BREAK IN TRANSCRIPT
Mr. KERRY. Madam President, in 25 years in the Senate, this is the first time I've seen a vote on a nominee to the National Labor Relations Board fraught with such controversy and subject even to a filibuster. But I regret to say it is controversy manufactured by the Senate minority for only one reason--a filibuster as political tactic to stonewall President Obama at every turn.
Consequently, this nomination is an important test of the minority, a test of all those who for years under President Bush repeated and repeated demands for ``up or down votes'' on nominees, and got them without the kind of 8-month delays that have scuttled Craig Becker's nomination.
It is also a test of whether the Senate minority will accept the President's overtures to work together for the benefit of the American people or whether they will continue to vote strictly along party lines to obstruct those efforts for no reason other than political gains for their party.
No one disputes that Craig Becker is one of the preeminent authorities on labor law in the United States. He has taught at Georgetown, UCLA, and the University of Chicago and has authored numerous articles on labor and employment issues. He is a skilled litigator, who has advocated for workers' interests in virtually all Federal courts of appeals, including the U.S. Supreme Court.
Some of my colleagues have expressed concern about Mr. Becker's nomination because of his academic writings. It is true that Mr. Becker has published numerous articles on labor and employment law in scholarly journals, including the Harvard Law Review and the Chicago Law Review. His extensive writings argue for law labor reforms to allow workers to exercise their rights to associate and organize. But since when has there been anything disqualifying about taking a critical approach to existing law and challenging convention in his field?
Some in the minority object to Mr. Becker simply because he is a union lawyer--a counsel to both the AFL-CIO and the Service Employees International Union. But that hardly disqualifies him. The Senate has consistently confirmed Board members with backgrounds in unions as well as in management. And Mr. Becker has repeatedly said that he will approach all the matters before the Board impartially and with open mind--just what we need and expect at an agency as independent as the NLRB.
Here is what he said at his confirmation hearing:
As an attorney, I have sat across the table from management and also on the same side of the table, in both postures gaining an understanding of employers' concerns and often finding common ground between labor and management. It is this range of experience that, should I be confirmed, I will draw on in collaborating with my fellow Board Members to fairly, efficiently and faithfully apply the law.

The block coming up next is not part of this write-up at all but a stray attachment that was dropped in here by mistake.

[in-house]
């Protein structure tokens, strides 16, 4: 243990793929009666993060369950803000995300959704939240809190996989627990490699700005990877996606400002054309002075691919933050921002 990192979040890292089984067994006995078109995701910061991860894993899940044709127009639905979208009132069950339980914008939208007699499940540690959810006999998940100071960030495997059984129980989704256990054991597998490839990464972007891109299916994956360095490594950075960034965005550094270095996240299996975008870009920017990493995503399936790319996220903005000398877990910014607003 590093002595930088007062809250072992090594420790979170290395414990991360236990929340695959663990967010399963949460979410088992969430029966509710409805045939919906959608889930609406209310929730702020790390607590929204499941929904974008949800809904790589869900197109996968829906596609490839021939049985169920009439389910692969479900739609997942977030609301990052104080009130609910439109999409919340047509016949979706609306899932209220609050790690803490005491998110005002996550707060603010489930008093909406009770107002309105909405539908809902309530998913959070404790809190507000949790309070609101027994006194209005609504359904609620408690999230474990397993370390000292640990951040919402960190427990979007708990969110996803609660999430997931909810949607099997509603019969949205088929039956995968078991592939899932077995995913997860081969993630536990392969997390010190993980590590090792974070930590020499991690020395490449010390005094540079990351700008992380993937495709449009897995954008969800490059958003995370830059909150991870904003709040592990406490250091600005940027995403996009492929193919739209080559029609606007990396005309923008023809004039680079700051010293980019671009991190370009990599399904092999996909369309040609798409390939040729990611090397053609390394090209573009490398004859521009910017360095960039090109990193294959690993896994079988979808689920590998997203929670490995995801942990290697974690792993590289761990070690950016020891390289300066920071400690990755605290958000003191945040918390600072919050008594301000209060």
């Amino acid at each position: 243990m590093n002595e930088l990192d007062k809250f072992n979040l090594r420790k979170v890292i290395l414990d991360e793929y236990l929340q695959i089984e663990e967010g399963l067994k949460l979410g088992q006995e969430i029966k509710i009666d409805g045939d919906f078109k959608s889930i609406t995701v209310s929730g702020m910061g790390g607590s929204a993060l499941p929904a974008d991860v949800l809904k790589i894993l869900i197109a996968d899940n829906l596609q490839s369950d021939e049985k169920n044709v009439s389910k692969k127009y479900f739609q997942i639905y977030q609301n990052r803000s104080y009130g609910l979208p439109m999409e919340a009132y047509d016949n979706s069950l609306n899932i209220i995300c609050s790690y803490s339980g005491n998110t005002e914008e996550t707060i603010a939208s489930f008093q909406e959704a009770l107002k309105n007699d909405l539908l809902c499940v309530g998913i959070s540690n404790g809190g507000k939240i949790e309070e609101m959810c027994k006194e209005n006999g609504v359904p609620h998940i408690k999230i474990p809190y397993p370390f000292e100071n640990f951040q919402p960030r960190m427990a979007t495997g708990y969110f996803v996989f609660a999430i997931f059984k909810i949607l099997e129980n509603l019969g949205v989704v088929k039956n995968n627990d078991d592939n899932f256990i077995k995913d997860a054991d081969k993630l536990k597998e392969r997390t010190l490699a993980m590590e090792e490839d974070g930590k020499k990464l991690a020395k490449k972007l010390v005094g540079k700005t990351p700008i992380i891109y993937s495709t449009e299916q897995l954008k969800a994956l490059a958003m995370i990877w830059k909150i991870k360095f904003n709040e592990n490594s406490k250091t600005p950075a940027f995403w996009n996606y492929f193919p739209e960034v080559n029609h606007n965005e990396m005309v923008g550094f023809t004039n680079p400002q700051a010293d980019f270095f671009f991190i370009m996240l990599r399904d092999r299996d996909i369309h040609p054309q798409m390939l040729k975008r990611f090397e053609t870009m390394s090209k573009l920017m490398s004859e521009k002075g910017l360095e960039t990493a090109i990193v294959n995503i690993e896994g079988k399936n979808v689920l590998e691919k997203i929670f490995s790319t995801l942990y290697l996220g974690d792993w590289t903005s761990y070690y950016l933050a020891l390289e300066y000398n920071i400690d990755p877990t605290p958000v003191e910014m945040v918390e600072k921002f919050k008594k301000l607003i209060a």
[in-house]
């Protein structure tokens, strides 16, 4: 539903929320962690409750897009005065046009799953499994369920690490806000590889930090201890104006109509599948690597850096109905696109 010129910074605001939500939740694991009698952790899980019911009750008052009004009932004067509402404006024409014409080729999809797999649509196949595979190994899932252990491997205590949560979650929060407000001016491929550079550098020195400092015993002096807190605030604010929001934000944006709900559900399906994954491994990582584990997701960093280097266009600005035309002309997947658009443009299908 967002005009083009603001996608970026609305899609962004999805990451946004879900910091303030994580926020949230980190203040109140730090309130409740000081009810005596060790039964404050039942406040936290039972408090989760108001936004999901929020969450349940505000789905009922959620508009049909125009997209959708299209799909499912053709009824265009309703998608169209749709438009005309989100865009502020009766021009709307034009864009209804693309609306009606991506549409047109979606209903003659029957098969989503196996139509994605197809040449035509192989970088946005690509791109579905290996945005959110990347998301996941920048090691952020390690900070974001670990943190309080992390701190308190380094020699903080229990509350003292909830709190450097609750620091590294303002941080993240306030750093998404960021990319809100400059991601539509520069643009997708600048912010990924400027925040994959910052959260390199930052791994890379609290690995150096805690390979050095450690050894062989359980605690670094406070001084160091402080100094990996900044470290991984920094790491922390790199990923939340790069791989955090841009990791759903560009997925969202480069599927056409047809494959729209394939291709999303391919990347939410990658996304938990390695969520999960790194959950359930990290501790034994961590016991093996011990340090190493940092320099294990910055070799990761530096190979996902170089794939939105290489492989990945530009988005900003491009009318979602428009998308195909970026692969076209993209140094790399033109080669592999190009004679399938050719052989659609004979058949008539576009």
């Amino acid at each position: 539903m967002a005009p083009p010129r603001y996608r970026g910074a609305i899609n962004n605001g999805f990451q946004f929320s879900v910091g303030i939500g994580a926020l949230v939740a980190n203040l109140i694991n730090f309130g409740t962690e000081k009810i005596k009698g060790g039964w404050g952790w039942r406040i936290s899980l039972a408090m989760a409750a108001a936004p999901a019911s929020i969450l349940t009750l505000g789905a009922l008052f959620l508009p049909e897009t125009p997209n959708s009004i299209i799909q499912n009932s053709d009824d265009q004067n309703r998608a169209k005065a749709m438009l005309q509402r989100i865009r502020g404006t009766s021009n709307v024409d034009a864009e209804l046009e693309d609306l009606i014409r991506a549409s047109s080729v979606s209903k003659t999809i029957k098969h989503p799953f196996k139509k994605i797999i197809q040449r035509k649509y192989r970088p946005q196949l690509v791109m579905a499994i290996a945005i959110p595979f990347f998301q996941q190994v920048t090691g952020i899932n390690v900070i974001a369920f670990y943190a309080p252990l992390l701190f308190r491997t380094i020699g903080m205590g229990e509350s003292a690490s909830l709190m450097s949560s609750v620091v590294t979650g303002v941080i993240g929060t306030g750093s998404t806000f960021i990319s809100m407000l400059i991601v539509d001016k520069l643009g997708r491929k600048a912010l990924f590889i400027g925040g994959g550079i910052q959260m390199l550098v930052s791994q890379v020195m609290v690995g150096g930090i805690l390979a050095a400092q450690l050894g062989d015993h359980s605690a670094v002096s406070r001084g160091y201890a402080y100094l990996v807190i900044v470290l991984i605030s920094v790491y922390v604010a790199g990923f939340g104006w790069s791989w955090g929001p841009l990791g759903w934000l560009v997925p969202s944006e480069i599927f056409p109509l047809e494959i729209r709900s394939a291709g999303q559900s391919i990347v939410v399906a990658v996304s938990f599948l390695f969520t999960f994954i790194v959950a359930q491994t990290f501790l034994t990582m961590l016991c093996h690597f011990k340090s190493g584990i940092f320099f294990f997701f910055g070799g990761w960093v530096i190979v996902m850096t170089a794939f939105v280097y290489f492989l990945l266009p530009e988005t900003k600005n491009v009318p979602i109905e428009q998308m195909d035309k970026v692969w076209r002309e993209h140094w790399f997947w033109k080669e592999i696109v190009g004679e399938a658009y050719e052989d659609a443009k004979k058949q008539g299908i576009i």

Mr. Becker is widely respected by the legal community and management lawyers alike. Last month, 66 labor law professors from the Nation's top law schools wrote Senate leaders urging his immediate confirmation and attesting to his ``integrity, fairness, and dedication to advancing Congress' purposes in adopting federal labor law and to the role of the NLRB.''
And yet it has taken almost 8 months for us to get to this point--just to reach the point of finally getting to vote on his nomination. It is an 8-month journey that underscores just how committed the minority has been to prevent President Obama from staffing the executive branch of government or moving any agenda forward.
Mr. Becker was nominated by the President in July 2009, and in October the Senate Health, Education, Labor and Pensions Committee approved his nomination--and it did so with bipartisan support from Senator ENZI and Senator MURKOWSKI.
But after that, Senator MCCAIN placed a ``hold'' on his nomination, forcing the President to resubmit it last month. And then, at the insistence of the Senate minority, the HELP Committee was forced to hold a hearing the nomination, something the Committee hasn't had to do for an NLRB nominee since 1980.
Moreover, Mr. Becker dutifully answered hundreds of written questions from Republicans--more questions than Supreme Court Justice Sonia Sotomayor had to answer during her confirmation process. And when the Committee voted a second time on Mr. Becker, not one Republican voted for him, not even those who had supported him the first time around.